nep-hme New Economics Papers
on Heterodox Microeconomics
Issue of 2015‒08‒19
23 papers chosen by
Carlo D’Ippoliti
Università degli Studi di Roma “La Sapienza”

  1. Neoliberalism, ‘Digitization’, and Creativity: the Issue of Applied Ontology By Juniper, James
  2. Social Institutions and Gender Inequality in Fragile States: Are they relevant for the Post-MDG Debate? By Boris Branisa; Carolina Cardona
  3. A missing touch of Adam Smith in Amartya Sen's Public Reasoning : the Man Within for the Man Without By Laurie Bréban; Muriel Gilardone; Benoît Walraevens
  4. Type II errors in IO multipliers By Tobias Emonts-Holley; Andrew Ross; J Kim Swales
  5. Contesting through projects. The case of associative local currencies By Jérôme Blanc
  6. Faire science avec l’incertitude : réflexions sur la production des connaissances en Sciences Humaines et Sociales By Giovanni Fusco; Frédérique Bertoncello; Joël Candau; Karine Emsellem; Thomas Huet; Christian Longhi; Sebastien Poinat; Jean-Luc Primon; Christian Rinaudo
  7. Les dynamiques plurielles d’innovation au sein des SCOP : les conditions d’un entrepreneuriat d’utilité sociale By Olivier Boissin; Hervé Charmettant; Jean-Yves Juban; Yvan Renou
  8. The influence of critical realism on managerial prediction By Nuno Ornelas Martins; Ricardo Morais
  9. Social provisioning and financial regulation: An Institutionalist-Minskyian agenda for reform By Faruk Ulgen
  10. Simulating knowledge diffusion in four structurally distinct networks: An agent-based simulation model By Mueller, Matthias; Bogner, Kristina; Buchmann, Tobias; Kudic, Muhamed
  11. U.S. Multidimensional Poverty by Race and Motherhood: Evidence from Pennsylvania Census Data By Feridoon Koohi-Kamali; Ran Liu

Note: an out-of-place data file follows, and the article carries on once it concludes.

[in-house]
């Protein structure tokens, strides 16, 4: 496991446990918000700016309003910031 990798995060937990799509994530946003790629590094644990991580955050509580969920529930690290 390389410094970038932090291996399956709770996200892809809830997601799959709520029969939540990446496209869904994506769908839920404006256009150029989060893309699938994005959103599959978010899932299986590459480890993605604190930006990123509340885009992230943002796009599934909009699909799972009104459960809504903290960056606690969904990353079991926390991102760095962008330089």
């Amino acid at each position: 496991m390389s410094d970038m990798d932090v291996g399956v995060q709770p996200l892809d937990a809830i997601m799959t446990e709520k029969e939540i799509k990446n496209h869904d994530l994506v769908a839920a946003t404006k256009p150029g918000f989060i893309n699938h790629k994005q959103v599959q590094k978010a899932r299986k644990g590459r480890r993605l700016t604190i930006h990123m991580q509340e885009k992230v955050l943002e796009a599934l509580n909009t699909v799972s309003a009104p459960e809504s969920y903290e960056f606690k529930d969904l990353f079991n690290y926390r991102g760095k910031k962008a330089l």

12. Identité, Intentionnalité, Opacité et Gouvernance Interactive By Magali Orillard
  13. Métabolisme social et langages de valuation. Apports et limites de l'économie écologique de Joan Martinez-Alier à la compréhension des inégalités environnementales By Laura Centemeri; Gildas Renou
  14. Applying Behavioral Economics to the Public Sector By James Alm; Carolyn J. Bourdeaux
  15. Populismo Racional By Roque B. Fernández
  16. Gender education gaps among indigenous and nonindigenous groups in Bolivia By Reimao,Maira Emy Nakayama; Tas,Emcet Oktay
  17. Decommodification of financial regulation : some unpleasant lessons from the 2007 crisis By Faruk Ülgen
  18. Using Pollutant and not-Pollutant Capital into a dynamic analysis of Environment-Economic integrated models: a critical approach By Loreno Cecconi
  19. Territorial clusters of economic cooperation : citizens' and institutional processes for social innovation By Myriam Matray; Jacques Poisat
  20. MA-6-T-VA PAS CRACK-ER L'intention entrepreneurial de 6 femmes dans les quartiers By Amélie Notais; Julie Tixier
  21. Novelty, Hysteresis, and Growth By Mario Amendola; Jean-Luc Gaffard
  22. Wage-labor nexus and the economic regulation in Algeria By Samir Bellal
  23. Spatial-Temporal Variations of Embodied Carbon Emission in Global Trade Flows: 41 Economies and 35 Sectors By Jing Tian; Hua Liao; Ce Wang

  1. By: Juniper, James (The University of Newcastle, Newcastle Business School)